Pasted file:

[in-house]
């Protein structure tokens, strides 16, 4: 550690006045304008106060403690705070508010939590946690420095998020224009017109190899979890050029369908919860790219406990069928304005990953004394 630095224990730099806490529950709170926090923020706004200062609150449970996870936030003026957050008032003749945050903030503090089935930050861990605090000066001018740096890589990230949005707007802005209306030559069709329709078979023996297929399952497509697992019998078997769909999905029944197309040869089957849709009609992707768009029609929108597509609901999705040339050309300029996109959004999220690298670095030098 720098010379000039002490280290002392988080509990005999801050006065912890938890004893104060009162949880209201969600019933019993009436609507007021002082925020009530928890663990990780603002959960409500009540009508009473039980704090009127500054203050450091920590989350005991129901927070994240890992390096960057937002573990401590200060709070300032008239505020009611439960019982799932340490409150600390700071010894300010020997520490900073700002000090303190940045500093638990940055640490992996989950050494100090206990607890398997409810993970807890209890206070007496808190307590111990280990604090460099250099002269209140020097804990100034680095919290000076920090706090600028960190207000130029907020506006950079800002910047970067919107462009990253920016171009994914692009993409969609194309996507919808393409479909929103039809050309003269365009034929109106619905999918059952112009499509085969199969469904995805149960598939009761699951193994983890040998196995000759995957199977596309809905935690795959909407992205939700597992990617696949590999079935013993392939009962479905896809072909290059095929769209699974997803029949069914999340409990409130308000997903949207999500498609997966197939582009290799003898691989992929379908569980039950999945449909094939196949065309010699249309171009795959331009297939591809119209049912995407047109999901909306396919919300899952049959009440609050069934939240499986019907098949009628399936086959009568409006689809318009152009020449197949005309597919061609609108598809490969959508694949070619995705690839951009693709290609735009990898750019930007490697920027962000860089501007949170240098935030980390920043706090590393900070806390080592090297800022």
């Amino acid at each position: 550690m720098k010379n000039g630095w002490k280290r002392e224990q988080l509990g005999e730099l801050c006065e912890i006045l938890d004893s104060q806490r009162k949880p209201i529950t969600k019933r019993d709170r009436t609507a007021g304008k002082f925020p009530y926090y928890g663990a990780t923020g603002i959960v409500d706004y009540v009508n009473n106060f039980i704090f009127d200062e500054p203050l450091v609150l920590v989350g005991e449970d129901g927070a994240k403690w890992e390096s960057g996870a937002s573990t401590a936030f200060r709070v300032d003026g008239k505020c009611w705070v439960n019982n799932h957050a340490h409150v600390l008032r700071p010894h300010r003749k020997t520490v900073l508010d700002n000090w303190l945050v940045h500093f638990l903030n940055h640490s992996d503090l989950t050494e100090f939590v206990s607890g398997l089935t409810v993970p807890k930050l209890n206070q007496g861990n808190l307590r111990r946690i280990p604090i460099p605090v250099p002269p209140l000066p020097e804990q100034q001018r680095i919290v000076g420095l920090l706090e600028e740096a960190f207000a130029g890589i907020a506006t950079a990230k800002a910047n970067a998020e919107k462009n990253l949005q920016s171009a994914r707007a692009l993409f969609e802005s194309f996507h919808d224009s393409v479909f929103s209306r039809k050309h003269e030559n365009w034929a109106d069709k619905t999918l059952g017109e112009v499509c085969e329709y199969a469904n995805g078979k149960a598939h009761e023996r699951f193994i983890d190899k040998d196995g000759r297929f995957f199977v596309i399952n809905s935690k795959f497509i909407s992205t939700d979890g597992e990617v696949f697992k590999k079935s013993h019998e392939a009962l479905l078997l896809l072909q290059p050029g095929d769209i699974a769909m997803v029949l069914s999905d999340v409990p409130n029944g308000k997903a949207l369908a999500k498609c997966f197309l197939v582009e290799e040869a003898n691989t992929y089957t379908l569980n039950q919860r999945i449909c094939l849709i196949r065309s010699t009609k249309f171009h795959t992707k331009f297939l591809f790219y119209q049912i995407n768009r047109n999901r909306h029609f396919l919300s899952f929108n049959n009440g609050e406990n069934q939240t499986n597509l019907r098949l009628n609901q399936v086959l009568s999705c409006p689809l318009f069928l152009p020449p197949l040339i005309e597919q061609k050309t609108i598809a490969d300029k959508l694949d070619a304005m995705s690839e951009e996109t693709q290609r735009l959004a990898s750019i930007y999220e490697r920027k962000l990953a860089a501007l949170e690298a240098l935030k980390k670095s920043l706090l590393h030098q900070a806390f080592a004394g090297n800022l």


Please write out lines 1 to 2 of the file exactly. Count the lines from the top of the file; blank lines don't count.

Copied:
[in-house]
């Protein structure tokens, strides 16, 4: 550690006045304008106060403690705070508010939590946690420095998020224009017109190899979890050029369908919860790219406990069928304005990953004394 630095224990730099806490529950709170926090923020706004200062609150449970996870936030003026957050008032003749945050903030503090089935930050861990605090000066001018740096890589990230949005707007802005209306030559069709329709078979023996297929399952497509697992019998078997769909999905029944197309040869089957849709009609992707768009029609929108597509609901999705040339050309300029996109959004999220690298670095030098 720098010379000039002490280290002392988080509990005999801050006065912890938890004893104060009162949880209201969600019933019993009436609507007021002082925020009530928890663990990780603002959960409500009540009508009473039980704090009127500054203050450091920590989350005991129901927070994240890992390096960057937002573990401590200060709070300032008239505020009611439960019982799932340490409150600390700071010894300010020997520490900073700002000090303190940045500093638990940055640490992996989950050494100090206990607890398997409810993970807890209890206070007496808190307590111990280990604090460099250099002269209140020097804990100034680095919290000076920090706090600028960190207000130029907020506006950079800002910047970067919107462009990253920016171009994914692009993409969609194309996507919808393409479909929103039809050309003269365009034929109106619905999918059952112009499509085969199969469904995805149960598939009761699951193994983890040998196995000759995957199977596309809905935690795959909407992205939700597992990617696949590999079935013993392939009962479905896809072909290059095929769209699974997803029949069914999340409990409130308000997903949207999500498609997966197939582009290799003898691989992929379908569980039950999945449909094939196949065309010699249309171009795959331009297939591809119209049912995407047109999901909306396919919300899952049959009440609050069934939240499986019907098949009628399936086959009568409006689809318009152009020449197949005309597919061609609108598809490969959508694949070619995705690839951009693709290609735009990898750019930007490697920027962000860089501007949170240098935030980390920043706090590393900070806390080592090297800022």